Thin Layer Chromatography (TLC): Principle and Procedure



       Similar to other chromatographic methods, thin layer chromatography is also based on the principle of separate. The separation depends on the relative affinity of compounds towards stationary and the mobile phase. The compounds under the influence of the mobile phase (driven by capillary action) travel over the surface of the stationary phase. During this movement, the compounds with higher affinity to stationary phase travel slowly while the others travel faster. Thus, separation of components in the mixture is achieved. Once separation occurs, the individual components are visualized as spots at a respective level of travel on the plate. Their nature or character are identified by means of suitable detection techniques.


       The stationary phase is applied onto the plate uniformly and then allowed to dry and stabilize. These days, however, ready-made plates are preferred.
       With a pencil, a thin mark is made at the bottom of the plate to apply the sample spots.
       Then, samples solutions are applied on the spots marked on the line in equal distances.
       The mobile phase is poured into the TLC chamber to a leveled few centimeters above the chamber bottom.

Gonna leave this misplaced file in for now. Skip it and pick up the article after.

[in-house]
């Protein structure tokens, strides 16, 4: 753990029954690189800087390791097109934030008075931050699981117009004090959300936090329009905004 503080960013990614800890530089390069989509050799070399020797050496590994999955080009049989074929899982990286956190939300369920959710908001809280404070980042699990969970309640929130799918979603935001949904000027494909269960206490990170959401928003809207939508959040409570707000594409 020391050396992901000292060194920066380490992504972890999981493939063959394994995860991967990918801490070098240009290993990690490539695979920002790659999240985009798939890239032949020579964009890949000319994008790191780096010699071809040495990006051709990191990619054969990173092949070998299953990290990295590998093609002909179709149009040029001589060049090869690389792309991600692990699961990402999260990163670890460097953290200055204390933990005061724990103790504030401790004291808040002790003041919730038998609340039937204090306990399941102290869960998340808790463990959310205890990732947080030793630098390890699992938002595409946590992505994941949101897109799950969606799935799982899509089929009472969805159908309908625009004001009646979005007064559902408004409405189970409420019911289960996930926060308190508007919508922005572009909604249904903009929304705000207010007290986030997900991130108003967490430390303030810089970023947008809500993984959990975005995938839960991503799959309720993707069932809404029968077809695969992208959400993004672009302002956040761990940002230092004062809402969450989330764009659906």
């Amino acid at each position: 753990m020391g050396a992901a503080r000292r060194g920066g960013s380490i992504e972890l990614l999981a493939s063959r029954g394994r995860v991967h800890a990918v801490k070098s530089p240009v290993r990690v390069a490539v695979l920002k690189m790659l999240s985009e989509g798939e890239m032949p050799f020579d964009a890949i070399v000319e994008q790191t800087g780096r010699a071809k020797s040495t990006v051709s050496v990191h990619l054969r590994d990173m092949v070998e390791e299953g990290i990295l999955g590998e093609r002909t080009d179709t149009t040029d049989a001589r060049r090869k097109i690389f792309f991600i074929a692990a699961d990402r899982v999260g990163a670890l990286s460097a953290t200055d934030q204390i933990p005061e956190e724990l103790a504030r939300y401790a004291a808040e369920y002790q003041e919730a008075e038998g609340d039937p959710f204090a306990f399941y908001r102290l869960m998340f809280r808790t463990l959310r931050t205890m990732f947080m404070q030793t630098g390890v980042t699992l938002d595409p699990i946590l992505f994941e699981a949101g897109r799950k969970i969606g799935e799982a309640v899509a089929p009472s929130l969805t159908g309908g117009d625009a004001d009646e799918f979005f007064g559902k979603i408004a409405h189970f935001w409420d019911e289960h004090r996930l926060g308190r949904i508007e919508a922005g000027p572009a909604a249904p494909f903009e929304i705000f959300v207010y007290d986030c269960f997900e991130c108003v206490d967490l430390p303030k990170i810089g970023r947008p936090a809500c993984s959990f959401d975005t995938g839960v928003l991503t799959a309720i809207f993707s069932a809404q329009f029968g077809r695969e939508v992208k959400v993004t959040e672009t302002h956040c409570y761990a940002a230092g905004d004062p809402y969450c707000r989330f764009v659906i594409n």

A moistened filter paper in mobile phase is placed on the inner wall of the chamber to maintain equal humidity (and also thereby avoids edge effect this way).
       Now, the plate prepared with sample spotting is placed in TLC chamber so that the side of the plate with the sample line is facing the mobile phase. Then the chamber is closed with a lid.
       The plate is then immersed, such that the sample spots are well above the level of mobile phase (but not immersed in the solvent — as shown in the picture) for development.
       Allow sufficient time for the development of spots.
       Then remove the plates and allow them to dry. The sample spots can now be seen in a suitable UV light chamber, or any other methods as recommended for the said sample


       To check the purity of given samples.
       Identification of compounds like acids, alcohols, proteins, alkaloids, amines, antibiotics, and more.
       To evaluate the reaction process by assessment of intermediates, reaction course, and so forth.
       To purify samples, i.e. for the purification process.
       To keep a check on the performance of other separation processes.


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